An illustration of why, exactly, fees have taken center stage in the 401k and retirement industries (and made tort terrors like Jerome Schlichter very happy) can be answered by one reporter’s recent quest to find her investment costs.
Not just any reporter, but one from The Wall Street Journal, who is presumed to be somewhat familiar with the inner workings of the financial services market mechanism. Indeed, it’s the premise for the piece, and as expected, doesn’t go well, making the company, her advisor and the industry as a whole look just awful.
After a cursory call to customer service at her investment provider, she was told she pays a $125 annual flat fee.
“Alarm bells went off. ‘That’s it?’ I asked. That can’t be it. I assumed there was a percentage charge on my investments. He laughed. ‘We’d love to charge that,’ he said. ‘But no, $125.’”
He then went on to mention the internal fees within the mutual funds in which she was invested.
“‘How do I find those?’ And so began our journey into the bowels of the investment firm’s website.”
After 20 minutes of frustration and no answer, she gave up.
A financial advisor at the firm with whom she periodically meets was just as bad, quoting her two different charges due to confusion over what, exactly, she was invested in. After finally getting it straight, he said he would send her supporting documentation that’s approved for client use. She’s still waiting.
Until the supporting documentation issue, each person with whom she spoke, including a manager at her investment firm, seemed to respond in a timely manner and with a sense of urgency, they just could not provide the most basic information about her account. And the fact that she was a reporter for arguably the highest profile media outlet in the world might have had something to do with the callback time, if they knew her occupation.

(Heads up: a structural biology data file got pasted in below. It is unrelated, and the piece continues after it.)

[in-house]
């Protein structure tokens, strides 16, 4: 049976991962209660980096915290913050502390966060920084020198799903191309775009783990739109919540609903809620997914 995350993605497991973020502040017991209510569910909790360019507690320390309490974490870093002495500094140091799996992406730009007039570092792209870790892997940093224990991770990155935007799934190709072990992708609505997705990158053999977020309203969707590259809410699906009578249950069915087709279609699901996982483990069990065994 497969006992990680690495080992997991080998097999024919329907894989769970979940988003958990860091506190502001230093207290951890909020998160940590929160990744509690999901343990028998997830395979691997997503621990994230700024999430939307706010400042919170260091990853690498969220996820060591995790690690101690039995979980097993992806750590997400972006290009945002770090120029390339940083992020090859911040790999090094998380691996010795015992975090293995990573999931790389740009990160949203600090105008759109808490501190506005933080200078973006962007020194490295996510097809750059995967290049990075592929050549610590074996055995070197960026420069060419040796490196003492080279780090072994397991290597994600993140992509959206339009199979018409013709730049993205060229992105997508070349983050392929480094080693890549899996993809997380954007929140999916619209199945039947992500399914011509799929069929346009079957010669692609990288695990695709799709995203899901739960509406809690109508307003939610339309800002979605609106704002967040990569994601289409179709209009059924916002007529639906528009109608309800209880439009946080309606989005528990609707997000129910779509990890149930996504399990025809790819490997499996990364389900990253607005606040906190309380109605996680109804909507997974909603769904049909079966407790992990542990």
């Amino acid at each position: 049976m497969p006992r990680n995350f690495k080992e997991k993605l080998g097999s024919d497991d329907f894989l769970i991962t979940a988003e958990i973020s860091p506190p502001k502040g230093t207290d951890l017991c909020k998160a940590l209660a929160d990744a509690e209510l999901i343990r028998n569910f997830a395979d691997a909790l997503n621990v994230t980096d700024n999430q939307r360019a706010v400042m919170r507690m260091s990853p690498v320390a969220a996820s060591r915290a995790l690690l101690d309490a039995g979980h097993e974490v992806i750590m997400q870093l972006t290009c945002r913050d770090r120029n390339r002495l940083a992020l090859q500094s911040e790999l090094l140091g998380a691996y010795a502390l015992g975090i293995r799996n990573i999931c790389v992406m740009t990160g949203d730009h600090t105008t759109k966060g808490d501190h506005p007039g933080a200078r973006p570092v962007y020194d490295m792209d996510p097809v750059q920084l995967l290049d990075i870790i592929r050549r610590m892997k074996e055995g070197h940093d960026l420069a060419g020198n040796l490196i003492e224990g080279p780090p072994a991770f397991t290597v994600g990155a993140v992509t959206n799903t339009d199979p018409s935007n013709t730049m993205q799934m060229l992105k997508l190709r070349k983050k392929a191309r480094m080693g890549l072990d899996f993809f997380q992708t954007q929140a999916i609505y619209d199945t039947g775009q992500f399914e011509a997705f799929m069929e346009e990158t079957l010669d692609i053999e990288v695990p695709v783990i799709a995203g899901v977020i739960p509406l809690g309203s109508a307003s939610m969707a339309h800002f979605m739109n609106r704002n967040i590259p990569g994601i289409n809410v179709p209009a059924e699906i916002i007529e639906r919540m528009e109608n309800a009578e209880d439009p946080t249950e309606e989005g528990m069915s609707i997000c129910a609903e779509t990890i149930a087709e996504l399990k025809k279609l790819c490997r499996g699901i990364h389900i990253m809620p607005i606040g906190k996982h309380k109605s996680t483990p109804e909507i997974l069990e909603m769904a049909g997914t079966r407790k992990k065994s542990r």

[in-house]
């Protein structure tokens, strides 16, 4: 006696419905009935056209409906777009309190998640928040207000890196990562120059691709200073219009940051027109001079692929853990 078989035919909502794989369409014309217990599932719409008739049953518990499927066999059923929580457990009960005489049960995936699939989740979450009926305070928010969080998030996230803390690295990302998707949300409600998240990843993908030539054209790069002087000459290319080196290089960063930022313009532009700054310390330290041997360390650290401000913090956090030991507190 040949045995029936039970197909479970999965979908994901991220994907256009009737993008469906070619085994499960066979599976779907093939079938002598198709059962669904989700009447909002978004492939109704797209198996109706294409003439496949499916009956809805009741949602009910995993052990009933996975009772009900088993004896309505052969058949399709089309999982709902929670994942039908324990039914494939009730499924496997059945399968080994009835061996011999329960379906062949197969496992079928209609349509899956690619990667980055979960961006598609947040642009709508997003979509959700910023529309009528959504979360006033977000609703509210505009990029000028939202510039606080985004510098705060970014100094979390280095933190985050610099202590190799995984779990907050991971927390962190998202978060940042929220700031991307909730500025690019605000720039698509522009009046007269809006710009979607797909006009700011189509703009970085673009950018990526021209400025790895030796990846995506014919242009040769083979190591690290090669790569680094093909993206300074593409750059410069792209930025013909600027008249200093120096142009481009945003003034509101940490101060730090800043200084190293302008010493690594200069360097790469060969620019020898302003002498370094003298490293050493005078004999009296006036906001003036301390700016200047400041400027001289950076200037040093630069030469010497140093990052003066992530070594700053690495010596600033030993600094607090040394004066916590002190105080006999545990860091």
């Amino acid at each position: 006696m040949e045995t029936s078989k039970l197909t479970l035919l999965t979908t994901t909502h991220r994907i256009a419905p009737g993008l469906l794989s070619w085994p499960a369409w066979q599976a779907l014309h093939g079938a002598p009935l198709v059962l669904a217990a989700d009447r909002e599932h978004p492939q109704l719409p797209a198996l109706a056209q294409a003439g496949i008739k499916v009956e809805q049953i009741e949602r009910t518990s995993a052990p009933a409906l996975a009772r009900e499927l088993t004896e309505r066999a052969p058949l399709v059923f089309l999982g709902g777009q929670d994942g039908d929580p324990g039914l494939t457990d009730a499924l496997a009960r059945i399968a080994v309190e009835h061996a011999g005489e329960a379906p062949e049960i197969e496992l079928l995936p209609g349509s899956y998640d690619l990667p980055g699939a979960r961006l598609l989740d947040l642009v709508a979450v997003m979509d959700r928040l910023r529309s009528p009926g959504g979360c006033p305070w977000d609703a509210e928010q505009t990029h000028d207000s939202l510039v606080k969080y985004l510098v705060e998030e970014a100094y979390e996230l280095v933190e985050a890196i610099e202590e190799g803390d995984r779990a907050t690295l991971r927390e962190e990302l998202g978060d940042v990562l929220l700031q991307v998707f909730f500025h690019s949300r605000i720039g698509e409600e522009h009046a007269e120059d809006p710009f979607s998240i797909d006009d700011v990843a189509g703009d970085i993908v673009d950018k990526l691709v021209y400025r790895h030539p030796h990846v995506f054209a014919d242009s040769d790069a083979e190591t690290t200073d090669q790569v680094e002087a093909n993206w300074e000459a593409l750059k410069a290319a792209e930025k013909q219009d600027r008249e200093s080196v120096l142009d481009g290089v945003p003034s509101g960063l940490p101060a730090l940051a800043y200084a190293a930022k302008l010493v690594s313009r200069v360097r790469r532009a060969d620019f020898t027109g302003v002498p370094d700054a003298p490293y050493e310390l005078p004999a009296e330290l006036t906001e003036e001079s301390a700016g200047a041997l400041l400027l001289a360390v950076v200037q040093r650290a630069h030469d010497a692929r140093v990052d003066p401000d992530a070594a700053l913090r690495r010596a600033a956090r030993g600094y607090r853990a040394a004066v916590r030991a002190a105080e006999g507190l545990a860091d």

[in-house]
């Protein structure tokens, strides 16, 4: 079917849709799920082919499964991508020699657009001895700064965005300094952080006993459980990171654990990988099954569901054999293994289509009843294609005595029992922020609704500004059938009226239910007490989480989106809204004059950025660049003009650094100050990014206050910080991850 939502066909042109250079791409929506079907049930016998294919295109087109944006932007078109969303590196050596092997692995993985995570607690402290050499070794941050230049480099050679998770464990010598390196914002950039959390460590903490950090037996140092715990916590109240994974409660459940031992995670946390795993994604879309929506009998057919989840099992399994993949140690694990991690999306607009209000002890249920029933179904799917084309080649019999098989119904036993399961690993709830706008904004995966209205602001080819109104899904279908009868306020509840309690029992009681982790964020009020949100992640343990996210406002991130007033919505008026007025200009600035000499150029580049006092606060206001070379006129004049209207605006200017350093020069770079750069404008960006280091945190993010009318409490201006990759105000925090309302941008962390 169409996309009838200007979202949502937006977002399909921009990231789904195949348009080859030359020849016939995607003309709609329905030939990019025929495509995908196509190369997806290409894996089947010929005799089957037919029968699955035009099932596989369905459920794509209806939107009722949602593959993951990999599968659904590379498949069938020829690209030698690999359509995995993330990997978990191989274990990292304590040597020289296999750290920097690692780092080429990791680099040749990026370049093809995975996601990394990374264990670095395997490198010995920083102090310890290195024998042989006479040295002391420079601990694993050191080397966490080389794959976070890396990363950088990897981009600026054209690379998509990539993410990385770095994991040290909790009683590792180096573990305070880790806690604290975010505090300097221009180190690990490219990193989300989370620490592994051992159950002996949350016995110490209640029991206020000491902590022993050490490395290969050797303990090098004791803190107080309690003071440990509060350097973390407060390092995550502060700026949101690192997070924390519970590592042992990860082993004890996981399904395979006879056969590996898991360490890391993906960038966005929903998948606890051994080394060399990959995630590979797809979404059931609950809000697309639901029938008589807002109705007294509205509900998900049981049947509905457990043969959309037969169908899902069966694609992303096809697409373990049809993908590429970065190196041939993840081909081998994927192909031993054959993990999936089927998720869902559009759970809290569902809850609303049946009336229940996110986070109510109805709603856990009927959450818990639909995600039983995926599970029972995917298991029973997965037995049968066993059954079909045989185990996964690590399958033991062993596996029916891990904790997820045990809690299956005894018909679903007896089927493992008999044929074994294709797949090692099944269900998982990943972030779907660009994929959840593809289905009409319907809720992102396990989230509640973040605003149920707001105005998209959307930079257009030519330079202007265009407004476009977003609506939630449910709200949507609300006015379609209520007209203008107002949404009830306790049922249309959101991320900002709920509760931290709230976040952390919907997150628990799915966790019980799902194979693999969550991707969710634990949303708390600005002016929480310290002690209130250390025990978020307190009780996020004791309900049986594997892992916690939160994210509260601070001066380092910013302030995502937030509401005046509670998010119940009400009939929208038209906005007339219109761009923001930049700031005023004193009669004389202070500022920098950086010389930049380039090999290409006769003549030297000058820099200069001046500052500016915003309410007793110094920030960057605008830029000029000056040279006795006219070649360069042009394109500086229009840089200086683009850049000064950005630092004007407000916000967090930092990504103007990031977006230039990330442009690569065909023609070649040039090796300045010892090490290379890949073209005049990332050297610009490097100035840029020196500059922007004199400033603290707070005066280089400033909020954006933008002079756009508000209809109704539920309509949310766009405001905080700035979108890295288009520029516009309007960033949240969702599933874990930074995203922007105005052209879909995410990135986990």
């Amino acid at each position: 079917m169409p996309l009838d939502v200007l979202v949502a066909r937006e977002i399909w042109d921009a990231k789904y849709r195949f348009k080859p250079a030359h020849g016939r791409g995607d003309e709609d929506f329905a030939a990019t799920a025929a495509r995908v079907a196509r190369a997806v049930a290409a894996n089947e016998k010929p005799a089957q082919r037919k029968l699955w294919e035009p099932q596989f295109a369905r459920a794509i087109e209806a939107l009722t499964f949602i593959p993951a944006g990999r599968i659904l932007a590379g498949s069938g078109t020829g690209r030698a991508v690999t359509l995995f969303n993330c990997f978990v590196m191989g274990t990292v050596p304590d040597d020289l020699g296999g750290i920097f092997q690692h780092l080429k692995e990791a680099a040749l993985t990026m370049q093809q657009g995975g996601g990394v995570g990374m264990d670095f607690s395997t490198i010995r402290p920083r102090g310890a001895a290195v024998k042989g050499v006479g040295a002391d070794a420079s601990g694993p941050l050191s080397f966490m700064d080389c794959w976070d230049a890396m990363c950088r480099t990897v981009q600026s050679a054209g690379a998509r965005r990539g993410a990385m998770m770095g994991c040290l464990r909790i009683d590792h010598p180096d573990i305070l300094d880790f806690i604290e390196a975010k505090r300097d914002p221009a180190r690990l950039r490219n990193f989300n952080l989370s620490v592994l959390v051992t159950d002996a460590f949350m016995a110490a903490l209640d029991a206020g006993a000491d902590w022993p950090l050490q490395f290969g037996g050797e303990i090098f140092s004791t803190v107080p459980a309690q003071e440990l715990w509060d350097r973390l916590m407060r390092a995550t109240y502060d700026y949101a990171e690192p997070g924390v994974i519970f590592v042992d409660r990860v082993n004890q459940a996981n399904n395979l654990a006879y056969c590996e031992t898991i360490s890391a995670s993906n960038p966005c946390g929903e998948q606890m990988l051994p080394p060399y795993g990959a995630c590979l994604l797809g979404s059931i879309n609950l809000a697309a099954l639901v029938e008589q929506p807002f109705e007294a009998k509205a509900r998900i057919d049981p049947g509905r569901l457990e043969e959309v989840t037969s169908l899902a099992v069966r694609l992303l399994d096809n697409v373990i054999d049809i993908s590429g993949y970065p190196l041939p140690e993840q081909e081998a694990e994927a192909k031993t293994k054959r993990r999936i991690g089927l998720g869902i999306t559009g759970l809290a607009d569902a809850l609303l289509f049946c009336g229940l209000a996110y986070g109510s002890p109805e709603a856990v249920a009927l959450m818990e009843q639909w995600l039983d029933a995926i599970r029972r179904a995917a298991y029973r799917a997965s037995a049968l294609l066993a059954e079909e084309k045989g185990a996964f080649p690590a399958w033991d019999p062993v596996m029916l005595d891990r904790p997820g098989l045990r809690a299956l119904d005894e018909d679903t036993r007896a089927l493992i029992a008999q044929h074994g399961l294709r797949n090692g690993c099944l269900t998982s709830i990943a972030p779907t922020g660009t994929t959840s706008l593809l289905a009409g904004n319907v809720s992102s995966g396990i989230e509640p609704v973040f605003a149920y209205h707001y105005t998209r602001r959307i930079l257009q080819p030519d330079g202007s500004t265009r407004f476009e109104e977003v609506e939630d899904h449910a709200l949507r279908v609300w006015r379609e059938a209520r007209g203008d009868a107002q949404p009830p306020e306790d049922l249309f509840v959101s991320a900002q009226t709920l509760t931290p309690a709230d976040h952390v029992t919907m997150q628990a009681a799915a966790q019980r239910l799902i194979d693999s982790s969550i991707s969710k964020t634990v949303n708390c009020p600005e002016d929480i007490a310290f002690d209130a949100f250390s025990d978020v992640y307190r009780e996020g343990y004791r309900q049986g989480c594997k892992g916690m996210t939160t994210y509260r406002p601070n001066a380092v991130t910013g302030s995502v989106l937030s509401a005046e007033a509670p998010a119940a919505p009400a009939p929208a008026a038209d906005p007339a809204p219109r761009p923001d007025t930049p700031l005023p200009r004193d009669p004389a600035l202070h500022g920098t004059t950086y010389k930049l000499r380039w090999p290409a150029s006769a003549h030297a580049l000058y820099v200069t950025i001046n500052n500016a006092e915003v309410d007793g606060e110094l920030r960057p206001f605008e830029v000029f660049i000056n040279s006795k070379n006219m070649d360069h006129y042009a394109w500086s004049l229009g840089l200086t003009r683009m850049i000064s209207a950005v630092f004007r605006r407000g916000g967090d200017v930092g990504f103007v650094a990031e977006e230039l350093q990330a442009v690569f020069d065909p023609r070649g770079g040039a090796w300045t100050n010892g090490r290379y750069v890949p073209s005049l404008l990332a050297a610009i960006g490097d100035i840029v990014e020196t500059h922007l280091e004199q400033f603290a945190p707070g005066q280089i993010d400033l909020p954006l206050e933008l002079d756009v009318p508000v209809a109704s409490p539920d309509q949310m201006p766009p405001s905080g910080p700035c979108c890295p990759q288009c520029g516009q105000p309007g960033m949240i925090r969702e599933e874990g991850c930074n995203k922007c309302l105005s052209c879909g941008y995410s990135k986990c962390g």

Regardless, it’s consumer-oriented piece about retirement finances, so questions like these are only slated to increase. The industry, it would appear, is woefully unprepared.
Update: Some readers were upset after the initial posting of this piece, arguing their fees were reasonable, transparent and negotiable. We’d argue that if 2008 taught us anything, it was that financial services and Wall Street are synonymous, fairly or unfairly. Broad brush, guilt by association, call it what you will, but stories like these make us all look bad.